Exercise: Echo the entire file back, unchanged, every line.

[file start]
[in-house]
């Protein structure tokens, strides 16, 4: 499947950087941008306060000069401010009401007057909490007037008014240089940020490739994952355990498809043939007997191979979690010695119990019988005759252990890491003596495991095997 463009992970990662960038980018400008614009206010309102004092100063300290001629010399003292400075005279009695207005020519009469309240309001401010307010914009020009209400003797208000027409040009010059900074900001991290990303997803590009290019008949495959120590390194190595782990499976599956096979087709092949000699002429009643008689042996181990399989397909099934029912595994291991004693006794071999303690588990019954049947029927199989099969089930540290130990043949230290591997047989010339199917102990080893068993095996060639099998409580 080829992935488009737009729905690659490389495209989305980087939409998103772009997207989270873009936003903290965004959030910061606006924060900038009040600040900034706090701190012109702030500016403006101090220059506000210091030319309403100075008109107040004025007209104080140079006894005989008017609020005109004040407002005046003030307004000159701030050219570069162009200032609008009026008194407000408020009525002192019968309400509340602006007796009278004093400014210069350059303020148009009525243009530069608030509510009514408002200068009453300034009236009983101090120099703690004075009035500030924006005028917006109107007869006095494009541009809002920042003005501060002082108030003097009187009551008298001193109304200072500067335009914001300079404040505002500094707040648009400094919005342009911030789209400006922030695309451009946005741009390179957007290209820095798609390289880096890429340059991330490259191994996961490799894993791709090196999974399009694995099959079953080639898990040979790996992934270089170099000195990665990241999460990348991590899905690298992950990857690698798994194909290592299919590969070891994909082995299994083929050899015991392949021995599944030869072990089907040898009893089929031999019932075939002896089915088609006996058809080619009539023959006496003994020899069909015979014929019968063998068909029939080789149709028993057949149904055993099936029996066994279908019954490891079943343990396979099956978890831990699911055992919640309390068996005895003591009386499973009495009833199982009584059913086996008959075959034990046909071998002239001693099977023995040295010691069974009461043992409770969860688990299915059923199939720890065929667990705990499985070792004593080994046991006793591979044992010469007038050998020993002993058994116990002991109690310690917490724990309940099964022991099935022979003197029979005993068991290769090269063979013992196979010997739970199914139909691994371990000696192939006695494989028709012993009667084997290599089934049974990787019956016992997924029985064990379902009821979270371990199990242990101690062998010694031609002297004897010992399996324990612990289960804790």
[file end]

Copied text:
[in-house]
């Protein structure tokens, strides 16, 4: 499947950087941008306060000069401010009401007057909490007037008014240089940020490739994952355990498809043939007997191979979690010695119990019988005759252990890491003596495991095997 463009992970990662960038980018400008614009206010309102004092100063300290001629010399003292400075005279009695207005020519009469309240309001401010307010914009020009209400003797208000027409040009010059900074900001991290990303997803590009290019008949495959120590390194190595782990499976599956096979087709092949000699002429009643008689042996181990399989397909099934029912595994291991004693006794071999303690588990019954049947029927199989099969089930540290130990043949230290591997047989010339199917102990080893068993095996060639099998409580 080829992935488009737009729905690659490389495209989305980087939409998103772009997207989270873009936003903290965004959030910061606006924060900038009040600040900034706090701190012109702030500016403006101090220059506000210091030319309403100075008109107040004025007209104080140079006894005989008017609020005109004040407002005046003030307004000159701030050219570069162009200032609008009026008194407000408020009525002192019968309400509340602006007796009278004093400014210069350059303020148009009525243009530069608030509510009514408002200068009453300034009236009983101090120099703690004075009035500030924006005028917006109107007869006095494009541009809002920042003005501060002082108030003097009187009551008298001193109304200072500067335009914001300079404040505002500094707040648009400094919005342009911030789209400006922030695309451009946005741009390179957007290209820095798609390289880096890429340059991330490259191994996961490799894993791709090196999974399009694995099959079953080639898990040979790996992934270089170099000195990665990241999460990348991590899905690298992950990857690698798994194909290592299919590969070891994909082995299994083929050899015991392949021995599944030869072990089907040898009893089929031999019932075939002896089915088609006996058809080619009539023959006496003994020899069909015979014929019968063998068909029939080789149709028993057949149904055993099936029996066994279908019954490891079943343990396979099956978890831990699911055992919640309390068996005895003591009386499973009495009833199982009584059913086996008959075959034990046909071998002239001693099977023995040295010691069974009461043992409770969860688990299915059923199939720890065929667990705990499985070792004593080994046991006793591979044992010469007038050998020993002993058994116990002991109690310690917490724990309940099964022991099935022979003197029979005993068991290769090269063979013992196979010997739970199914139909691994371990000696192939006695494989028709012993009667084997290599089934049974990787019956016992997924029985064990379902009821979270371990199990242990101690062998010694031609002297004897010992399996324990612990289960804790």